If you are lucky enough to be where you are going to stay for the holiday, then maybe you could include some foreign destinations in your home decorations:
Germany -- Handmade wooden angels
The United States -- Nutcrackers handmade in Virginia
Zimbabwe -- hand-painted tin ornaments
If you have the travel bug, collecting ornaments that represent all the exotic places you have been helps give your tree a personal touch. They also make fun conversation pieces for your holiday parties or dinners. When I was a child, some of theornaments on our family tree I liked most were those we found while traveling. My favorite were clothes-pins painted with bathing suits and snorkeling tubes commemorating our December trip to Jamaica one year.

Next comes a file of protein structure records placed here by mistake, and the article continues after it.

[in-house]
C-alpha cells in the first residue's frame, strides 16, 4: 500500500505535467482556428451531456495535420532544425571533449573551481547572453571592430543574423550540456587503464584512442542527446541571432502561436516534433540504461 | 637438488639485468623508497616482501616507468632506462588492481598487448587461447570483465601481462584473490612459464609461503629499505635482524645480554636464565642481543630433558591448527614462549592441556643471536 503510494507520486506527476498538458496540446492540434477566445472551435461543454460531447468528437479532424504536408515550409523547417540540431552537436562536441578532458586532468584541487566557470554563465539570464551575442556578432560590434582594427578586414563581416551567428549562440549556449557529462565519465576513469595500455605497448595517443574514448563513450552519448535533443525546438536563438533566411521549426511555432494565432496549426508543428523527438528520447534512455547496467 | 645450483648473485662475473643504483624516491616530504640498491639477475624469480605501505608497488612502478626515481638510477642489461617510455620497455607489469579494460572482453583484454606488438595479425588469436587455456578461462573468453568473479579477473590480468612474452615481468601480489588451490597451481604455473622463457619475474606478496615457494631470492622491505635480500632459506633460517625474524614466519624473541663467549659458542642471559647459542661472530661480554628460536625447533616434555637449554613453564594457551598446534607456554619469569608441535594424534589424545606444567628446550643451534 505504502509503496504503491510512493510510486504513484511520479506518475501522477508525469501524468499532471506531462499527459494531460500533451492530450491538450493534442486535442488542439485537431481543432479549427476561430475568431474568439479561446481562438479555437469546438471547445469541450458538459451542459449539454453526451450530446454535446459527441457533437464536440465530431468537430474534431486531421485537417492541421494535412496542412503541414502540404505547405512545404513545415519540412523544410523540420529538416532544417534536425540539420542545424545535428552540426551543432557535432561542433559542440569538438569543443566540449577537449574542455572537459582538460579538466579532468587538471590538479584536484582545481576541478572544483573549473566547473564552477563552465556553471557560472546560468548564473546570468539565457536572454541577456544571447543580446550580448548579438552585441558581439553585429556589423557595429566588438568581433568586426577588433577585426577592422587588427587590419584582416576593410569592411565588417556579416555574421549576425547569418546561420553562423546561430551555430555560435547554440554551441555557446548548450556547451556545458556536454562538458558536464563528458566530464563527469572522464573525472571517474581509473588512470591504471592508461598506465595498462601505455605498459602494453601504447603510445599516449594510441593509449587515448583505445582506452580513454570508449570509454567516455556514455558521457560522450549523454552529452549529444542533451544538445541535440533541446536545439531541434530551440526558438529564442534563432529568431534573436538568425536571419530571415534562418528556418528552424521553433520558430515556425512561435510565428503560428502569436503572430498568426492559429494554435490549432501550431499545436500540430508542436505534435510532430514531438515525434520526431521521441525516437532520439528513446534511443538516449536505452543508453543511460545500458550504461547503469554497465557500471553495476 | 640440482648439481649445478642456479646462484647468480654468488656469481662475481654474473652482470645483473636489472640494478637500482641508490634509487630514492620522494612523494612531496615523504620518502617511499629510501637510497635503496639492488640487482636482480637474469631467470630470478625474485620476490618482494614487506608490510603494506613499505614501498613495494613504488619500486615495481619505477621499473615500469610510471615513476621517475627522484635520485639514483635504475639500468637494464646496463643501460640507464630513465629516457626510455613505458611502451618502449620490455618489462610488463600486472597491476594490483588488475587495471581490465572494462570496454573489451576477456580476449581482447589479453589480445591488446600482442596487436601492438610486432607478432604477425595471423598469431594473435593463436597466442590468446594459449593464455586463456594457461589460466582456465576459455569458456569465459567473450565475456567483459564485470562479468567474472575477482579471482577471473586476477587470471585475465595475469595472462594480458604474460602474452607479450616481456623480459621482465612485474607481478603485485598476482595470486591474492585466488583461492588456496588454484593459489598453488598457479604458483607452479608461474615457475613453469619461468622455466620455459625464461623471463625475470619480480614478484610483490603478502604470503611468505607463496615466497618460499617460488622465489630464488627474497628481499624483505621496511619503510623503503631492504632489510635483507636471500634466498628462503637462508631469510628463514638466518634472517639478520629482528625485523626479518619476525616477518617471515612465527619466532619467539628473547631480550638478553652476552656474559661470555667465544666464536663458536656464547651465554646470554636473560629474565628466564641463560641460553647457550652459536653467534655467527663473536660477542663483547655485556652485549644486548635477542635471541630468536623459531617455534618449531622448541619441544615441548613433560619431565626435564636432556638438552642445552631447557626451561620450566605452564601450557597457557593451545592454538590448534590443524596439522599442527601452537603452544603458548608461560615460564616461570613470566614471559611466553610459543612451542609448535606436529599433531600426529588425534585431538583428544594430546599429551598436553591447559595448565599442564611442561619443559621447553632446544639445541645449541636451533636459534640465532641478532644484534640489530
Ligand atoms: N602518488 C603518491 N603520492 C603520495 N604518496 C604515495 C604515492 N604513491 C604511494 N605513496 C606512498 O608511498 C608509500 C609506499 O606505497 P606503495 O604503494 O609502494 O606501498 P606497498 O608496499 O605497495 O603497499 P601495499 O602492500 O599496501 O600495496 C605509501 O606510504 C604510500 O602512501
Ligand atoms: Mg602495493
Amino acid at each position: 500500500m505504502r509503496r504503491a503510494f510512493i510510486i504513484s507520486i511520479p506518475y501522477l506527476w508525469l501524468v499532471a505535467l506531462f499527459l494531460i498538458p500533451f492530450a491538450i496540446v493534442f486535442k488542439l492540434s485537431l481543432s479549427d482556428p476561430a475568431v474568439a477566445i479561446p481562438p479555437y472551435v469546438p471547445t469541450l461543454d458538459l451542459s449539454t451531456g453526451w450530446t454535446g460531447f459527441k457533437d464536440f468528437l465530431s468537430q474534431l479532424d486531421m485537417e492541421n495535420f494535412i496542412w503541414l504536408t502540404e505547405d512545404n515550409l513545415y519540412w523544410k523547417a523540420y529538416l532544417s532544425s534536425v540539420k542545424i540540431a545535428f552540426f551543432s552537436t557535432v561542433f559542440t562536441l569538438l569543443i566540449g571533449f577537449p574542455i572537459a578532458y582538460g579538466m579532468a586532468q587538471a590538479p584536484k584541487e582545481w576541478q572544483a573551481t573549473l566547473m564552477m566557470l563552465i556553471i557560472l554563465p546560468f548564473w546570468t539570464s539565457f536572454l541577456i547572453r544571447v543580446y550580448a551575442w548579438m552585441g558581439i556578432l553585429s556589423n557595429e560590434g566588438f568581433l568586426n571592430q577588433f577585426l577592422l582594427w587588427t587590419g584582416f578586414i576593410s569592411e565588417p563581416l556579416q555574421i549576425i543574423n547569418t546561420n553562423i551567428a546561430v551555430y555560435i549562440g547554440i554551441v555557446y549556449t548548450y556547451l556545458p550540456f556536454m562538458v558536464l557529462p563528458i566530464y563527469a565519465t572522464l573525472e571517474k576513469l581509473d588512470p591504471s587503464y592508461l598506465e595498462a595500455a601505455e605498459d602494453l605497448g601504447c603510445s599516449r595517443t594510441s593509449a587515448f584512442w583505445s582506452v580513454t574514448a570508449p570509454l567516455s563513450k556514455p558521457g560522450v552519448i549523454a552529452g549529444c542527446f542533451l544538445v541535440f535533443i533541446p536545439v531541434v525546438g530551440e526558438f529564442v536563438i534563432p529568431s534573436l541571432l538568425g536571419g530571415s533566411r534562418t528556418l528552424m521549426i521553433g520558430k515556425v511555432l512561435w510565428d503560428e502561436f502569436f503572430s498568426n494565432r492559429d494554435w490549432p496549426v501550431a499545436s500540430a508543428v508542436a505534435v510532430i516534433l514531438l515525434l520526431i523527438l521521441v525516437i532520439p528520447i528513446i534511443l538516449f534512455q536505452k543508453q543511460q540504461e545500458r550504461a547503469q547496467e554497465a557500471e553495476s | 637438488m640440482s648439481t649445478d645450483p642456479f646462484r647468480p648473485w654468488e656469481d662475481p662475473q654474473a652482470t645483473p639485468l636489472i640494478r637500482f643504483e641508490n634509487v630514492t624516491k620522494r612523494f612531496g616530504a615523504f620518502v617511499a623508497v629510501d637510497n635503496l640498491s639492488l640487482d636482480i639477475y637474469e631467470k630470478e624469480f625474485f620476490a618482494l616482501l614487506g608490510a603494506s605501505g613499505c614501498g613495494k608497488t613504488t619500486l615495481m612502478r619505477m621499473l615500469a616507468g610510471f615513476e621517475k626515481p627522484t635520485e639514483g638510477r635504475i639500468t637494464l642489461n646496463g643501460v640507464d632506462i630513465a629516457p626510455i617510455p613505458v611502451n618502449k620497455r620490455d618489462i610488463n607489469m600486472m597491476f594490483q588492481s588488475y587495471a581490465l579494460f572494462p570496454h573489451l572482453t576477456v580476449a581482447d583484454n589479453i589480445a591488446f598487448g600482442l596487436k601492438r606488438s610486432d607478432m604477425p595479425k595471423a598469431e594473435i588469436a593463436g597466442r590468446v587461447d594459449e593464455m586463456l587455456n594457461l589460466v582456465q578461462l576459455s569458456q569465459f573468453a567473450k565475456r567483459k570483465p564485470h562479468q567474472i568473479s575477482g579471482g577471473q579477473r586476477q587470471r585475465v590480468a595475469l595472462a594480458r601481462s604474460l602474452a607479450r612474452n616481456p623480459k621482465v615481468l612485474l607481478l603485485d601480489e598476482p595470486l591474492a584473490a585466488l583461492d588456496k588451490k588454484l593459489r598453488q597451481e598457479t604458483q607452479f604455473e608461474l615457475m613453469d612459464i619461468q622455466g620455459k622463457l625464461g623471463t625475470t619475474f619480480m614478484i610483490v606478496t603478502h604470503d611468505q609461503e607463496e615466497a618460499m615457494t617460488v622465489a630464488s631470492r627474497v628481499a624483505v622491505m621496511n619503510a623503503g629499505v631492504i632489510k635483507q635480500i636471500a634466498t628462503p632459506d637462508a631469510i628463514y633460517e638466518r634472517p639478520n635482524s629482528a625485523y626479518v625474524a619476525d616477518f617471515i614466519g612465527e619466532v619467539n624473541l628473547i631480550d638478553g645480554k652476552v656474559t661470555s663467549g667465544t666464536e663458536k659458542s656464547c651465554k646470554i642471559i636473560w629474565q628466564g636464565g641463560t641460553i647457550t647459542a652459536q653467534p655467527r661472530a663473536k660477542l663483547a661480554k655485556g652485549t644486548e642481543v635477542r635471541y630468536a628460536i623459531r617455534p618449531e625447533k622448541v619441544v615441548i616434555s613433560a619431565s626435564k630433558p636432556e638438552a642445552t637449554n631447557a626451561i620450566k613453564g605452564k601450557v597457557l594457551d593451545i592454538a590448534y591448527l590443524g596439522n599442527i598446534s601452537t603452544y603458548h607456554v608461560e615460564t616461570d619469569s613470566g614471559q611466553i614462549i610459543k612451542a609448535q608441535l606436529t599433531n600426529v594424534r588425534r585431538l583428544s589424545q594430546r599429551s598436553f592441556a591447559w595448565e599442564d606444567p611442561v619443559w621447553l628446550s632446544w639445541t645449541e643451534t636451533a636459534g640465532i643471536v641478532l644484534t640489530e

Travel ornaments are a great way to incorporate places you have lived in your décor. I lived in Paris for a time, as anyone who sees my tree can tell.
I know that visiting Paris is not always feasible -- not that that stops me from bringing it up weekly to my husband -- but moving within the U.S. is common. Glasses, pillows, and dish towels are all inexpensive ways to keep your prior homes and all the memories you have of them part of the present day.
Just as you can bring the places you've traveled home and keep the past part of the present, you can send your friends and family around the country ornaments specific to Washington D.C. to remind them that they are in your thoughts. The most popular is the Official White House Historical Association 201o christmas ornament. Each year the ornament represents a different presidency, and this year it is McKinley's. (Okay, he's not one of the top 10, or 20, but it's still a pretty ornament.) You might also attach a holiday D.C. notecard to a gift you send this year, or tie this Santa-and-Rudolph-on-the-Capitol ornament onto your package's ribbon.